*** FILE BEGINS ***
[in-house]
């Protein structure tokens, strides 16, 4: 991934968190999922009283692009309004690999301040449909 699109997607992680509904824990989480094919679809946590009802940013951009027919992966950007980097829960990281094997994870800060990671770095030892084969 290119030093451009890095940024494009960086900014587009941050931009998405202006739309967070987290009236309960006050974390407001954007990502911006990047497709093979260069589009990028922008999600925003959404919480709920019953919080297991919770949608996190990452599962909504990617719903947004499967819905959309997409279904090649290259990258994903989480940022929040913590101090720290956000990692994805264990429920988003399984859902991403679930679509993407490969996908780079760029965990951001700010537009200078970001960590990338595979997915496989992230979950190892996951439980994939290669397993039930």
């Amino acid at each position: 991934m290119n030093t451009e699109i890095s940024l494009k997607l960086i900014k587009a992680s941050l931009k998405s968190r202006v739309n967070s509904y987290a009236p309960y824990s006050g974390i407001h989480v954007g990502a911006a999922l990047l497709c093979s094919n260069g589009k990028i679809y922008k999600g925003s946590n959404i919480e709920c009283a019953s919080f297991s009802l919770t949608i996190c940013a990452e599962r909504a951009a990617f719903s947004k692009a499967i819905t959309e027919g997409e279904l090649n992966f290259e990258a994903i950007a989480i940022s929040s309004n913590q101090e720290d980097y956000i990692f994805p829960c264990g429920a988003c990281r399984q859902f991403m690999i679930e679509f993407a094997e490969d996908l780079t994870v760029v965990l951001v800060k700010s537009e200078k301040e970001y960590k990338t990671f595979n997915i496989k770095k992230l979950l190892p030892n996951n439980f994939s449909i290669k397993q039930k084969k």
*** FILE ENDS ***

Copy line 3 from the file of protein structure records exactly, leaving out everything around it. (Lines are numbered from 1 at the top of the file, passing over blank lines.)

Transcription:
């Amino acid at each position: 991934m290119n030093t451009e699109i890095s940024l494009k997607l960086i900014k587009a992680s941050l931009k998405s968190r202006v739309n967070s509904y987290a009236p309960y824990s006050g974390i407001h989480v954007g990502a911006a999922l990047l497709c093979s094919n260069g589009k990028i679809y922008k999600g925003s946590n959404i919480e709920c009283a019953s919080f297991s009802l919770t949608i996190c940013a990452e599962r909504a951009a990617f719903s947004k692009a499967i819905t959309e027919g997409e279904l090649n992966f290259e990258a994903i950007a989480i940022s929040s309004n913590q101090e720290d980097y956000i990692f994805p829960c264990g429920a988003c990281r399984q859902f991403m690999i679930e679509f993407a094997e490969d996908l780079t994870v760029v965990l951001v800060k700010s537009e200078k301040e970001y960590k990338t990671f595979n997915i496989k770095k992230l979950l190892p030892n996951n439980f994939s449909i290669k397993q039930k084969k």